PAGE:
I do plenty of things because I know they are good for me, or because they are important for my career. I occasionally choose the workout when I don’t feel like it, finish the project for work that doesn’t sound exciting to me, and sometimes I choose kale over less healthy food when the unhealthy stuff sounds better in the moment. And even though I occasionally make choices based more upon what’s good for me than what I wish for the present moment, those choices are still self sourced. They come from a place deep within me that knows what I really want, and a knowing of myself that supports me in staying true to myself, even if a current energy, emotion or situation is blocking my truer desire. But they never, ever come from willpower. I don’t entirely hate willpower. It gets people to where they want to be, and it can support us in picking ourselves up when we fall. But the thing is, willpower never ever gets us all the way. And it certainly doesn’t keep us from falling again once we pick ourselves back up. So here are a few reasons why it’s simply not the best habit:
1. Forcing things never works anyway.
It’s fair to say that pretty much everything I’ve ever done because I had to, as opposed to wanted to, was subpar. Ask any good writer, artist, creator of any kind. Yes, it can be important to work through blocks that come up, but forcing yourself out of the block isn’t truly working through it. What’s produced by force usually comes from a place within you that isn’t the true you. What’s produced out of “have to’s” risks not getting you the results with what you wanted from them anyway. It’s when I’m feeling the most free that the creative inspiration usually comes. It’s when I’m most in the “mood” to do something, that it gets done well or better than I could have imagined. Inspired action takes what we can manage, and turns it into what we excel at.
2. Willpower doesn’t bring real and lasting change.
Real transformation doesn’t come from forcing things. Force, and the sense of willpower that causes it, instills a false sense of hope in us that’s disappointing in the end. Sure, we can bring ourselves to do things out of willpower. But when done from that space there’s no telling what our behaviors will be the next time the same feeling arises. When we don’t feel like doing something, it’s the feeling part that’s far more important than the doing; there’s something we’re feeling that we need to allow ourselves to feel. By suppressing the feeling that has us not wanting to do something, we’re ignoring the messenger that’s there holding the message, that when opened, will reveal a truth we had been hiding or overlooking. If we dismiss it, we will continue to feel the same crummy feelings when we’re forcing ourselves to do something. But if we can receive the message and process the emotions, it will lead to the true form of transformation that makes things easy in the end. If you’re trying to change something in the long run, it must come from a deep place within; the kind of depth that involves looking at all of the layers of something, not just repainting the surface.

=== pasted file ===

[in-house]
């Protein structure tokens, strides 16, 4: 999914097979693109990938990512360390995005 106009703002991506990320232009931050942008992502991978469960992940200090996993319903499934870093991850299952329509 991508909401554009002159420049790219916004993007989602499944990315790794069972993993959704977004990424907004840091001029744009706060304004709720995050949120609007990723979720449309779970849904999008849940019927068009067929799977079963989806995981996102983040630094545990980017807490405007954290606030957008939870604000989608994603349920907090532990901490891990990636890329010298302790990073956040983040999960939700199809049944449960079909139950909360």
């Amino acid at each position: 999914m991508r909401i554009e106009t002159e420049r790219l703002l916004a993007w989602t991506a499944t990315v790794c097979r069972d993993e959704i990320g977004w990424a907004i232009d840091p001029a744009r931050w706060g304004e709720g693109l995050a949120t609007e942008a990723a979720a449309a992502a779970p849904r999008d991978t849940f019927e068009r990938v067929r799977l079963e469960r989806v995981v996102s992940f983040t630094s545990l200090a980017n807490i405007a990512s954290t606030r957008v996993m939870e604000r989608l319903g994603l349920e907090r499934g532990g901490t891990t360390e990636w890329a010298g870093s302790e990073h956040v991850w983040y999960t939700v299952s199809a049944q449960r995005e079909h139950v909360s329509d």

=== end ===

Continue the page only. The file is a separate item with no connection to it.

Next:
3. There’s something better waiting.
Okay, so by now you’re probably clear that inspired action is the best form of action, but, have you ever thought of the time you’re wasting when you don’t take inspired action? If you’re choosing to do something that’s NOT inspired, chances are that there’s inspiration for something else you would rather be doing that’s being pushed down in the moment. By choosing the thing that’s inspiring you less, the other thing that would be inspiring you more, if the space were open for it, is losing momentum and power. When you finally get to that other thing, the inspiration could be lost, causing it to be half assed, too. So why not do it when you’re inspired and you know it’s going to be good, and trust that the inspiration for the other thing you’re “supposed to do” will come when it’s time?
4. Misery begets the good stuff anyway.
Sure, you may be able to trudge on through a task with willpower, but is trudging ever fun? By forcing ourselves to be in a space of pain when there is joy waiting right there, we’re telling ourselves that joy doesn’t matter; that it’s not worth acknowledging or spending time with. If you woke up every morning to darkness simply because you never bothered to open the shades, you might start to believe that you live in a world of darkness. But if there is light to be let it by the simple option of opening the shades, why wouldn’t you allow more of it into your life? Exercising willpower because you’re “supposed to” can be just like leaving the blinds closed. I, myself, prefer to let the goodness of the world in.
5. That’s not why you’re here.
Without needing to get into an existential conversation about the meaning of life (unless you should so choose), I will simply point out that we’re in this world to have an experience of it, and to experience ourselves within it. Yes, experiencing things means knowing duality – knowing both sides of things so you can choose; knowing darkness, and from there being able to better understand and embrace light. But if we’re just here to have an experience anyway, and the experience you would choose if you felt you had a choice is the more joyful one (not the thing you’re forcing yourself to do out of willpower), then why wouldn’t you choose that? Everything that you make up you will get through willpower will come more easily to you when you move through inspired action instead. So give yourself a little room to experience why you’re here and let that be enough for once.
Where you have been using willpower to escape the better stuff? Where could inspiration replace force in your life? I would love to hear your comments below!